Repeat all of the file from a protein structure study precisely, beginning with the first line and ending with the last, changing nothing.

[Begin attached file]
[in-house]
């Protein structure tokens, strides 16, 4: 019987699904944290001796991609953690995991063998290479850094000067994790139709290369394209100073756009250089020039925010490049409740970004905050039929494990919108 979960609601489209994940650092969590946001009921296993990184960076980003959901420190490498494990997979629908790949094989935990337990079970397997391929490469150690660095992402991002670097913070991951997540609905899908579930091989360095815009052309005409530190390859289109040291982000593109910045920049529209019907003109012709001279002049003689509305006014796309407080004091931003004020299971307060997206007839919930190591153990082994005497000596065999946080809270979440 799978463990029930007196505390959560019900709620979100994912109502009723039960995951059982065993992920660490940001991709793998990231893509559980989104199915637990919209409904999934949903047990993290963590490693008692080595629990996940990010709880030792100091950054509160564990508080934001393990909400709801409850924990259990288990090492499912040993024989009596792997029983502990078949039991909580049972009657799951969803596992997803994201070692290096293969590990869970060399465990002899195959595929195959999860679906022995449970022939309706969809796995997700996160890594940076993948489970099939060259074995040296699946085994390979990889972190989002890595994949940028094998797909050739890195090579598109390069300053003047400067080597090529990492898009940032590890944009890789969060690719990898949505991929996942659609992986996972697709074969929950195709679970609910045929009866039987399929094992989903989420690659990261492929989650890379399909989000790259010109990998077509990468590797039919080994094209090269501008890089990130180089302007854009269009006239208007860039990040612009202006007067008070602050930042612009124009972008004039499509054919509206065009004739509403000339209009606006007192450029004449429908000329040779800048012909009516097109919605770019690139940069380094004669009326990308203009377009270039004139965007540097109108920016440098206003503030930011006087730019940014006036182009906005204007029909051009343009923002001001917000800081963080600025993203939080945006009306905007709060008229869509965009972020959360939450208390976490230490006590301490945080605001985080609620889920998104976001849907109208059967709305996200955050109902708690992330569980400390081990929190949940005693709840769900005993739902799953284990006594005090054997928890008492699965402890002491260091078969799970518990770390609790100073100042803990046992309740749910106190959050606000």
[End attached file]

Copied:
[in-house]
């Protein structure tokens, strides 16, 4: 019987699904944290001796991609953690995991063998290479850094000067994790139709290369394209100073756009250089020039925010490049409740970004905050039929494990919108 979960609601489209994940650092969590946001009921296993990184960076980003959901420190490498494990997979629908790949094989935990337990079970397997391929490469150690660095992402991002670097913070991951997540609905899908579930091989360095815009052309005409530190390859289109040291982000593109910045920049529209019907003109012709001279002049003689509305006014796309407080004091931003004020299971307060997206007839919930190591153990082994005497000596065999946080809270979440 799978463990029930007196505390959560019900709620979100994912109502009723039960995951059982065993992920660490940001991709793998990231893509559980989104199915637990919209409904999934949903047990993290963590490693008692080595629990996940990010709880030792100091950054509160564990508080934001393990909400709801409850924990259990288990090492499912040993024989009596792997029983502990078949039991909580049972009657799951969803596992997803994201070692290096293969590990869970060399465990002899195959595929195959999860679906022995449970022939309706969809796995997700996160890594940076993948489970099939060259074995040296699946085994390979990889972190989002890595994949940028094998797909050739890195090579598109390069300053003047400067080597090529990492898009940032590890944009890789969060690719990898949505991929996942659609992986996972697709074969929950195709679970609910045929009866039987399929094992989903989420690659990261492929989650890379399909989000790259010109990998077509990468590797039919080994094209090269501008890089990130180089302007854009269009006239208007860039990040612009202006007067008070602050930042612009124009972008004039499509054919509206065009004739509403000339209009606006007192450029004449429908000329040779800048012909009516097109919605770019690139940069380094004669009326990308203009377009270039004139965007540097109108920016440098206003503030930011006087730019940014006036182009906005204007029909051009343009923002001001917000800081963080600025993203939080945006009306905007709060008229869509965009972020959360939450208390976490230490006590301490945080605001985080609620889920998104976001849907109208059967709305996200955050109902708690992330569980400390081990929190949940005693709840769900005993739902799953284990006594005090054997928890008492699965402890002491260091078969799970518990770390609790100073100042803990046992309740749910106190959050606000």